Microsoft Office Tutorials and References
In Depth Information
Adding the Column Titles
Creating a Basic
Figure 14-3:
Excel lets you create a
new, blank workbook
or a ready-made
workbook from a
template—just like
the ones you learned
about for Word back
in Chapter 7. For now,
choose “Blank
workbook” and then click
the big Create button
in the bottom-right
Adding the Column Titles
Excel allows you to arrange information in whatever way you like. There’s nothing
to stop you from scattering numbers left and right, across as many cells as you can.
However, one of the most common (and most useful) ways to arrange your
information is as a table, with headings for each column.
It’s important to remember that even for the simplest worksheet, the decisions you
make about what’s going to go in each column can have a big effect on how easy it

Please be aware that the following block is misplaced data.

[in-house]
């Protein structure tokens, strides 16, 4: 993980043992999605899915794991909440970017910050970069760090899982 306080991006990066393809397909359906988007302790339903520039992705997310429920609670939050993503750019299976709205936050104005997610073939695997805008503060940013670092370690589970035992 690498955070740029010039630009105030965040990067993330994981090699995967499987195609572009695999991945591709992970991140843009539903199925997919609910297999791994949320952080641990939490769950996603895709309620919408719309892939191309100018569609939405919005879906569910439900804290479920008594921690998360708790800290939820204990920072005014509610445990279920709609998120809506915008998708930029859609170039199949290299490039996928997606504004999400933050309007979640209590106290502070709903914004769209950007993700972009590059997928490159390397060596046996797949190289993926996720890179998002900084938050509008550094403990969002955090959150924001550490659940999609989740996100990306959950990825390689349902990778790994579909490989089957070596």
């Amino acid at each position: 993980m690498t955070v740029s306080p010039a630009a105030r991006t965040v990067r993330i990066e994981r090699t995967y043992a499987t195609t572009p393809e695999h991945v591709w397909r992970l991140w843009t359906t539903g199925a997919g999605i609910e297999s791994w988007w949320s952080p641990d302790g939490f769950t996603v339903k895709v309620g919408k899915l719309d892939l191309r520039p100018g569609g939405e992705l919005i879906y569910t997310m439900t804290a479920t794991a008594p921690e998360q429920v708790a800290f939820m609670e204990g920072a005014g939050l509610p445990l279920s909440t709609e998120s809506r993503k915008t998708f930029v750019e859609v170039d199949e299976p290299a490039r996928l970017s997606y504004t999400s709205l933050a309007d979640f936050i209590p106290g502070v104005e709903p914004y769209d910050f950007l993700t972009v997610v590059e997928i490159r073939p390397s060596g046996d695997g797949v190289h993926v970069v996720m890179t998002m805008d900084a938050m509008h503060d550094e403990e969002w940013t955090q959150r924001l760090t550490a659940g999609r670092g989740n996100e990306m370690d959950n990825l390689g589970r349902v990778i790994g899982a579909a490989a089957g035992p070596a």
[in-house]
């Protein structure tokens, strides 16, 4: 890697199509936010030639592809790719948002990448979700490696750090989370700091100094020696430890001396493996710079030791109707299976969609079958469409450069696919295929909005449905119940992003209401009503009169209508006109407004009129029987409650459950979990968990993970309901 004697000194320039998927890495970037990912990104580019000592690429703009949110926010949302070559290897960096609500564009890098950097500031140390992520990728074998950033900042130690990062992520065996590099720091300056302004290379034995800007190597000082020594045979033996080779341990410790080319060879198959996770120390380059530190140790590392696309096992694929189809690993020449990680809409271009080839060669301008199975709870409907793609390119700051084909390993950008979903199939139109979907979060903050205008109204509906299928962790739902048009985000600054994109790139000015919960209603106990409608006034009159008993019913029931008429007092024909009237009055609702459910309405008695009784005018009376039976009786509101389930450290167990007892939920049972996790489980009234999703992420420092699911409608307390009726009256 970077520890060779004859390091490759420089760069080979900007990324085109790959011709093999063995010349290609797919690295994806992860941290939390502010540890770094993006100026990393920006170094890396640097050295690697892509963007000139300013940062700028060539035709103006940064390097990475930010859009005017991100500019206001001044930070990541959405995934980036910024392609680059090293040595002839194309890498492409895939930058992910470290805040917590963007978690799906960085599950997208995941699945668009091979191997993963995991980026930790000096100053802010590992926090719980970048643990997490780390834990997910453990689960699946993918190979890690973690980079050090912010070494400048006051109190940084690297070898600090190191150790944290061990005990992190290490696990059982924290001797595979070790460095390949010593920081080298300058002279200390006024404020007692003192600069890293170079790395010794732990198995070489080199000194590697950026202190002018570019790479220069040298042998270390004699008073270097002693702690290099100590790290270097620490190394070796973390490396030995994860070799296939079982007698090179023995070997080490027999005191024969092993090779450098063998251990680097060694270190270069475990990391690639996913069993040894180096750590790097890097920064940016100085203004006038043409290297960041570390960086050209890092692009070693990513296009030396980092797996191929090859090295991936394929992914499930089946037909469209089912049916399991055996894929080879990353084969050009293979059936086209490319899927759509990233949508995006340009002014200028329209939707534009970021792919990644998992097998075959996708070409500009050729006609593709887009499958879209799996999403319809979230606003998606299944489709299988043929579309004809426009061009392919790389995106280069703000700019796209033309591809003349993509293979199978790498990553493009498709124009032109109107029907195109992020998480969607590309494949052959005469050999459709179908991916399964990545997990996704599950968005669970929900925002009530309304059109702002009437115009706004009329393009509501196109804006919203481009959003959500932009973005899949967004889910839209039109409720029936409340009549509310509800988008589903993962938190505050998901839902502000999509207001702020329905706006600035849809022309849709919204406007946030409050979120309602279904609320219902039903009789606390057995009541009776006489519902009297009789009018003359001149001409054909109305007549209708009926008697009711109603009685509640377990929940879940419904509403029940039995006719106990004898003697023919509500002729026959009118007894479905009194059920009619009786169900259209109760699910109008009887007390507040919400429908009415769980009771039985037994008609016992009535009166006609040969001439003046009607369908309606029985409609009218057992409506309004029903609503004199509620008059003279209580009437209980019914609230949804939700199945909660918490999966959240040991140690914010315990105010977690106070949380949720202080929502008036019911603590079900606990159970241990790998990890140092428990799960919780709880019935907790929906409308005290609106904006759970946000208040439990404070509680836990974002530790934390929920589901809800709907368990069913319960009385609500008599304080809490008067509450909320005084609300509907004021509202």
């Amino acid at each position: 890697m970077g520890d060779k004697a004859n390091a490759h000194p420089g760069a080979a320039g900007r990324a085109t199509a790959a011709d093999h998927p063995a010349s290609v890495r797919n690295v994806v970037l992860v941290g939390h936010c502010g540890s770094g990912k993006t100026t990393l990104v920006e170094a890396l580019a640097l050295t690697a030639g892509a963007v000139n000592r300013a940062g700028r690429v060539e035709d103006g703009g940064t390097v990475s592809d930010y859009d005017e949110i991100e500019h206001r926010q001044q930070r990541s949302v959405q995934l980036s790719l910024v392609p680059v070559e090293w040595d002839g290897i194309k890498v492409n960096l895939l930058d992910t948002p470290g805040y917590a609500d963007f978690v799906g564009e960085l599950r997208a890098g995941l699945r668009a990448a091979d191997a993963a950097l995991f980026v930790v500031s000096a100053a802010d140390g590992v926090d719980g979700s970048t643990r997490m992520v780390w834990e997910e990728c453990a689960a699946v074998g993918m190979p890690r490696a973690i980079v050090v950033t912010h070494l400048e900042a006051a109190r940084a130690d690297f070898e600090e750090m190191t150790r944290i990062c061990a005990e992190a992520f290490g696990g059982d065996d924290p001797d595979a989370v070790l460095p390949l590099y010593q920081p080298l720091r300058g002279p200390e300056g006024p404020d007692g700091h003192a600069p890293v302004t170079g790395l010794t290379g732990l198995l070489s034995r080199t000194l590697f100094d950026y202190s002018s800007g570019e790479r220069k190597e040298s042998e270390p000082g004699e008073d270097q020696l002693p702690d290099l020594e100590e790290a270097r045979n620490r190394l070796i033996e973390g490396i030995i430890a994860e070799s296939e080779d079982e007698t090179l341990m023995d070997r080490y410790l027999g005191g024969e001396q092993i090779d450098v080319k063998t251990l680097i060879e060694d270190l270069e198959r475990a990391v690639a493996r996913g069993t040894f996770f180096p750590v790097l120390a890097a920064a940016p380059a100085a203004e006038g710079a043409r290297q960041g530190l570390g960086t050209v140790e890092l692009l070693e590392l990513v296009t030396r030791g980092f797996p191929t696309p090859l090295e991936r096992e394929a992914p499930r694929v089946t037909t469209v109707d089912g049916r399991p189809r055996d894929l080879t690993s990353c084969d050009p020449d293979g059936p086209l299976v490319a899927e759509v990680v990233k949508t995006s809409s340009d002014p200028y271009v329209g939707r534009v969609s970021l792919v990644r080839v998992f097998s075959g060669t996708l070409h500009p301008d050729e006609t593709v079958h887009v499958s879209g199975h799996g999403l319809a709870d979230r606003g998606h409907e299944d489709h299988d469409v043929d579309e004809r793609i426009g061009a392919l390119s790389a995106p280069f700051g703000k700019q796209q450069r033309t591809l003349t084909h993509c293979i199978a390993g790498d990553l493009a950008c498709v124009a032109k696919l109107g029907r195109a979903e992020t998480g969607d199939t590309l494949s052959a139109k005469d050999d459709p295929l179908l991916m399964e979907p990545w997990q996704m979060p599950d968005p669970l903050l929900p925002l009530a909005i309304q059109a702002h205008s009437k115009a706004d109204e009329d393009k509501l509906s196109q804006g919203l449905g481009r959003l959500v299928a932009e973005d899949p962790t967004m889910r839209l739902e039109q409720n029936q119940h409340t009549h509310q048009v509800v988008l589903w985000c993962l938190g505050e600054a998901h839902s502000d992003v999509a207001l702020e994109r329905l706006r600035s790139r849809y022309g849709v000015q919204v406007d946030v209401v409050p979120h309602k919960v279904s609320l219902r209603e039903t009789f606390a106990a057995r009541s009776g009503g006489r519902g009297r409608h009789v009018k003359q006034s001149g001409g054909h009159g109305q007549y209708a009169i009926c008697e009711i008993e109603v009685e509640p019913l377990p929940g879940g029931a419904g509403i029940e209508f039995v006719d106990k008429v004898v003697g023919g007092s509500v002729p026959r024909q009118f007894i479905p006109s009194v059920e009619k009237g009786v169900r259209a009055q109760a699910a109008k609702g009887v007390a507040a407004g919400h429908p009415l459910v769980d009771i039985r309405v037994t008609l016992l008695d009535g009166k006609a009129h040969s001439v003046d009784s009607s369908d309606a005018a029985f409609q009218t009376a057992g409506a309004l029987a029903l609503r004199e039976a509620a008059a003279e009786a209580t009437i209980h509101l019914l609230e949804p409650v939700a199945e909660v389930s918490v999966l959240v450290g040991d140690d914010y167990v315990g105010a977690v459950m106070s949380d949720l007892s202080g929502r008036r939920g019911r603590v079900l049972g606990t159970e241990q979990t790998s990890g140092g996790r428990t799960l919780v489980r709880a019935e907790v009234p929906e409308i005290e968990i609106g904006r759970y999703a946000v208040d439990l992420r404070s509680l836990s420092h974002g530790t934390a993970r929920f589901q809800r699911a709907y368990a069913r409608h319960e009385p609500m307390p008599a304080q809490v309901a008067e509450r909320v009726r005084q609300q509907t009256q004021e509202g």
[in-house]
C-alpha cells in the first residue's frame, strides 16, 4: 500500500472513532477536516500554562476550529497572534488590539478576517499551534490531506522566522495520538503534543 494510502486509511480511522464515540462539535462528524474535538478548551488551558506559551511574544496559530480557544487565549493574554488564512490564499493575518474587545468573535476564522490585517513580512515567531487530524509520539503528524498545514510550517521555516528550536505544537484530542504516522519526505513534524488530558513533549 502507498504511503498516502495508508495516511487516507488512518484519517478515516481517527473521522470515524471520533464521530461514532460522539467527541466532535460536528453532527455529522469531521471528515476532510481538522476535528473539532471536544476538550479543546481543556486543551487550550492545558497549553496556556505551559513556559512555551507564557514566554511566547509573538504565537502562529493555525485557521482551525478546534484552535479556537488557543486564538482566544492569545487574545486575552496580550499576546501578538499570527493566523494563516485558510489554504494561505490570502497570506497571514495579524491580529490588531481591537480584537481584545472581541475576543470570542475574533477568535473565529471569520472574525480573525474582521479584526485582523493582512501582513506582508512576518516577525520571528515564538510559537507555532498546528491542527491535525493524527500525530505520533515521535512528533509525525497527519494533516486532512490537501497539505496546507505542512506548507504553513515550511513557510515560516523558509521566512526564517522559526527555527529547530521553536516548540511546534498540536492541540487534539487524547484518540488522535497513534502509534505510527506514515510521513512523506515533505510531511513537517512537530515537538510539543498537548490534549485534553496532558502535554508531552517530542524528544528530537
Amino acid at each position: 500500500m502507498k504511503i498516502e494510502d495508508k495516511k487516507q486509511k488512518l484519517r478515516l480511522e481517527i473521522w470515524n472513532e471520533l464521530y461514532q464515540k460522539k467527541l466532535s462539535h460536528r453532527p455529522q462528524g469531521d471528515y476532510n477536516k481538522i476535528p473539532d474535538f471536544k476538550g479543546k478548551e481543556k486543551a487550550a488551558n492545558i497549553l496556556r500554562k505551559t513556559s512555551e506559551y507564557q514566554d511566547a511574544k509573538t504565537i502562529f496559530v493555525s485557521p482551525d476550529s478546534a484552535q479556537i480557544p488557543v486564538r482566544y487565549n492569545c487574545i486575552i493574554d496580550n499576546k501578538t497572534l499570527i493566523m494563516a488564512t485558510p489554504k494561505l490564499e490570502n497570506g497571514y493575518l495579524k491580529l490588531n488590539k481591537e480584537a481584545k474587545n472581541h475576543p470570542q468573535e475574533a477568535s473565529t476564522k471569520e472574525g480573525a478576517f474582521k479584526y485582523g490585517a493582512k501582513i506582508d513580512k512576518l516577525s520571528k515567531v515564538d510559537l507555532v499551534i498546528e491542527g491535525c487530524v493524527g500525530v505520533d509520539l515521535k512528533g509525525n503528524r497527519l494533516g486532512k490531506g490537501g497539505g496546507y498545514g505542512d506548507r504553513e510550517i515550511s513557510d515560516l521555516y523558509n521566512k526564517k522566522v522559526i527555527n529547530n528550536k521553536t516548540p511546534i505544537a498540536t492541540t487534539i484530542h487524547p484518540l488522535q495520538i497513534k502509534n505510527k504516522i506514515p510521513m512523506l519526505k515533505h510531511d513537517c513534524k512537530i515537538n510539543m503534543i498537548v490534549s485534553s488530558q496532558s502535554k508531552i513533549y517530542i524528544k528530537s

is to manipulate your information. For example, in a worksheet that stores a
mailing list, you could have two columns: one for names and another for addresses. But
if you create more than two columns, your life will probably be easier since you can
separate first names from street addresses from Zip codes, and so on. Figure 14-4
shows the difference.
You can, of course, always add or remove columns later. But you can avoid getting
gray hairs by starting a worksheet with all the columns you think you’ll need.
The first step in creating your worksheet is to add your headings in the row of cells at
the top of the worksheet (row 1). Technically, you don’t need to start right in the first
row, but unless you want to add more information before your table—like a title for
the chart or today’s date—there’s no point in wasting the space. Adding information
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